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Should You 'Freeze' Your Credit Files to Lock Out ID Thieves?

Nearly 180 million personal records were lost or stolen last year, according to the non-profit Identity Theft Resource Center.
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Identity thieves can do all sorts of devious things with your personal information — open a new credit card in your name, steal your tax refund, or even get medical care with your health insurance.

As hard as you try, there’s nothing you can do to prevent your personal information from being compromised. Nearly 180 million personal records were lost or stolen last year, according to the non-profit Identity Theft Resource Center.

You can stop a thief from using that stolen information to open new financial accounts in your name. To do that, you simply put a “security freeze” on your credit file at the three big credit reporting agencies: Equifax, Experian and TransUnion.

Most creditors will not issue credit without checking your credit score. A security freeze prevents them from accessing your file or generating a credit score based on that file.

That’s why U.S. PIRG (Public Interest Research Group) now advises everyone to put freezes on their accounts, even if they haven’t had their sensitive personal information stolen.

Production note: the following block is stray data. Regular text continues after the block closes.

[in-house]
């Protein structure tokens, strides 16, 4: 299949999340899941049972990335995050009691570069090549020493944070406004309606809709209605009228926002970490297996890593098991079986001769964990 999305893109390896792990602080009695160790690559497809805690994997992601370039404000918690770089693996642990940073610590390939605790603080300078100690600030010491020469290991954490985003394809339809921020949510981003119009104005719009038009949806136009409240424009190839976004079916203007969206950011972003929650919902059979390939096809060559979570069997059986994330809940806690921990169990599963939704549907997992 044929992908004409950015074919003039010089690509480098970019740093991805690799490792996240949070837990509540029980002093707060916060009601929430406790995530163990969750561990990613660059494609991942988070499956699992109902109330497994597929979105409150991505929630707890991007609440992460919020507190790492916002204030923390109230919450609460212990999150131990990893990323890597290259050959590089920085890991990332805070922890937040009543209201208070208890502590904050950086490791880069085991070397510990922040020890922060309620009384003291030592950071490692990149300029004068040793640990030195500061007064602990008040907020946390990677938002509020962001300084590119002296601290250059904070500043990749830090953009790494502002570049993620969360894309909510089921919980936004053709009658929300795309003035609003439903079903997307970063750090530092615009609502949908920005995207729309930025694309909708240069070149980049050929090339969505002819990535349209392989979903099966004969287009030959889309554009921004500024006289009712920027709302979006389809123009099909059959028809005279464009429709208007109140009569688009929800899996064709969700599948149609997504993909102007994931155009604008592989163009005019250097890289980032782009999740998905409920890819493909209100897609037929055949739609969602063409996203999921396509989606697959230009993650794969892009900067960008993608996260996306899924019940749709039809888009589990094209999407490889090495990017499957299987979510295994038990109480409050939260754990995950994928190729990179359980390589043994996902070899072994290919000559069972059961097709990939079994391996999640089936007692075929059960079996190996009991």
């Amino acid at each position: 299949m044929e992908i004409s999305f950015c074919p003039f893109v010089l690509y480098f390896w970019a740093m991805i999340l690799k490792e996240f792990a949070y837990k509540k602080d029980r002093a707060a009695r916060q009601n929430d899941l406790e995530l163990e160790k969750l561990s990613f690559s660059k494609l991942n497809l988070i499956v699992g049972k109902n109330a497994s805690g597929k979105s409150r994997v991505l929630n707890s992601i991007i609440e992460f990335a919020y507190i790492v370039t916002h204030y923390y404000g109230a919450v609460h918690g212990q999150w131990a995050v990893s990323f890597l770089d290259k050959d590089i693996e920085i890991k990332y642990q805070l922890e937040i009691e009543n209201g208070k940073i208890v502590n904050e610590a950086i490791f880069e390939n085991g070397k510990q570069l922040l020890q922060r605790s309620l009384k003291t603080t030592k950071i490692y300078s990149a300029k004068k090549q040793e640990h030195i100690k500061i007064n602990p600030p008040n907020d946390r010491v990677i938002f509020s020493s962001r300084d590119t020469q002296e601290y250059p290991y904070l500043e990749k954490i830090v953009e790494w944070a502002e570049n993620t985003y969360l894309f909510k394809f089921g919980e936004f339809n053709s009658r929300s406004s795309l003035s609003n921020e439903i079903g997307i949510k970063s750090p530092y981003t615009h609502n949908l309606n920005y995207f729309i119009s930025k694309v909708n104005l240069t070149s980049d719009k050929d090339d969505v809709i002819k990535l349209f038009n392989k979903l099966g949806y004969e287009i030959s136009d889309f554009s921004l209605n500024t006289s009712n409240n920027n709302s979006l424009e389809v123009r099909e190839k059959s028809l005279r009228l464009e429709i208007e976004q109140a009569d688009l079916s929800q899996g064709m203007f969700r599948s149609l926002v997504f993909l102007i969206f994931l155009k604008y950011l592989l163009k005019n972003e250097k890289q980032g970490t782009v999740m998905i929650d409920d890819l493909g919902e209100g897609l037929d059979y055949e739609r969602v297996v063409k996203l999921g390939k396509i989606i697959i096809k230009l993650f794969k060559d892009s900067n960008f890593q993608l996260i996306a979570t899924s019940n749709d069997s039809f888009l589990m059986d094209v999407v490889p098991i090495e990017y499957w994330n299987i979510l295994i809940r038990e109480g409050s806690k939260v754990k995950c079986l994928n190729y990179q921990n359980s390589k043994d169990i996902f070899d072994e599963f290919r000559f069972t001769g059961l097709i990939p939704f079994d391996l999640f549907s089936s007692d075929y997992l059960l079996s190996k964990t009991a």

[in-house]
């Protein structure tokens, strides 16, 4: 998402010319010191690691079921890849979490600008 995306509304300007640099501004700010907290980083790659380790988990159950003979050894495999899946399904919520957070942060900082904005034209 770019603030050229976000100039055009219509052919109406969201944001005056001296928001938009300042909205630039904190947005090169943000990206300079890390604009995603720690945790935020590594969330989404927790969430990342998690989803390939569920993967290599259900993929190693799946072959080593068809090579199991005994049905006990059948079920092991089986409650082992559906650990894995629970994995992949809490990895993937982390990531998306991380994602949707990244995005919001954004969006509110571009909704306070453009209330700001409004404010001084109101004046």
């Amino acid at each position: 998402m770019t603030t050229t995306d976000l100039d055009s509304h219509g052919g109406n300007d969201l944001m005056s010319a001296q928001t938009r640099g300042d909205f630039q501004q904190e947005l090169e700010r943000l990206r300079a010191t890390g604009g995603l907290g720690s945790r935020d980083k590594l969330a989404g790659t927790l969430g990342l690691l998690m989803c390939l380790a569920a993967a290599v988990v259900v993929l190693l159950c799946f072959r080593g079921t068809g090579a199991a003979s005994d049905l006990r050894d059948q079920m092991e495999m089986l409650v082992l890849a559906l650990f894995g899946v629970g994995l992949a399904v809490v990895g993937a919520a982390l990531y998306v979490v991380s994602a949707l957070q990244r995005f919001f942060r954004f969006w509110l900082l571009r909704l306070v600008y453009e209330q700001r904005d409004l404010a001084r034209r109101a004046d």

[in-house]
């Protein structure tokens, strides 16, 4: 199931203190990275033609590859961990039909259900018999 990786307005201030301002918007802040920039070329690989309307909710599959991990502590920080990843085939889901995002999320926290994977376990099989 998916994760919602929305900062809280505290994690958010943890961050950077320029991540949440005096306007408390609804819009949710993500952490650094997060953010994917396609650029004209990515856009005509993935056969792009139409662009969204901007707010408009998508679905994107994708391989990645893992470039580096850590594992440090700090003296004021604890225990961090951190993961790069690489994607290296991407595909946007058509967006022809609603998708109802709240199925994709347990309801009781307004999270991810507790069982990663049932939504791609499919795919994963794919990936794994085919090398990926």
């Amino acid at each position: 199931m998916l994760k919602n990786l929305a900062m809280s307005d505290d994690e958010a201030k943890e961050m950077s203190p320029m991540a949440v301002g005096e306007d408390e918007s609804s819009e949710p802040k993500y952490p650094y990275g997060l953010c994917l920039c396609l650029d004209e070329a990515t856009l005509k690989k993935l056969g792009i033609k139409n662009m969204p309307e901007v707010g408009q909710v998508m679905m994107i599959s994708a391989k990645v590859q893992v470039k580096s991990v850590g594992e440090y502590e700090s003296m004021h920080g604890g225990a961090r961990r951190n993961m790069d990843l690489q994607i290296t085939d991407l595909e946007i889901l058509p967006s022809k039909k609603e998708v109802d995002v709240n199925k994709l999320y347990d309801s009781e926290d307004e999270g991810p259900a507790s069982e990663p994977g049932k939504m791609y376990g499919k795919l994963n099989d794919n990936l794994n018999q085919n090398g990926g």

“This is the only way to prevent new account identity theft, where someone opens a new account in your name,” said Mike Litt, PIRG’s consumer program advocate. “If the bad guys gets your Social Security number and tries to open a new account, they won’t be able to if the account is frozen.”

A PIRG report notes that credit monitoring and other services that are usually offered to data breach victims “do nothing to prevent identity theft; they only detect certain types of fraud after it has occurred.” Javelin Strategy & Research, a well-respected security company that tracks identity theft, also recommends a proactive freeze.

Al Pascual, Javelin’s head of fraud and security, told NBC News he was apprehensive about suggesting this in the past, because of “unintended consequences.” But with new account financial fraud on the rise, he now believes the benefits outweigh the trouble.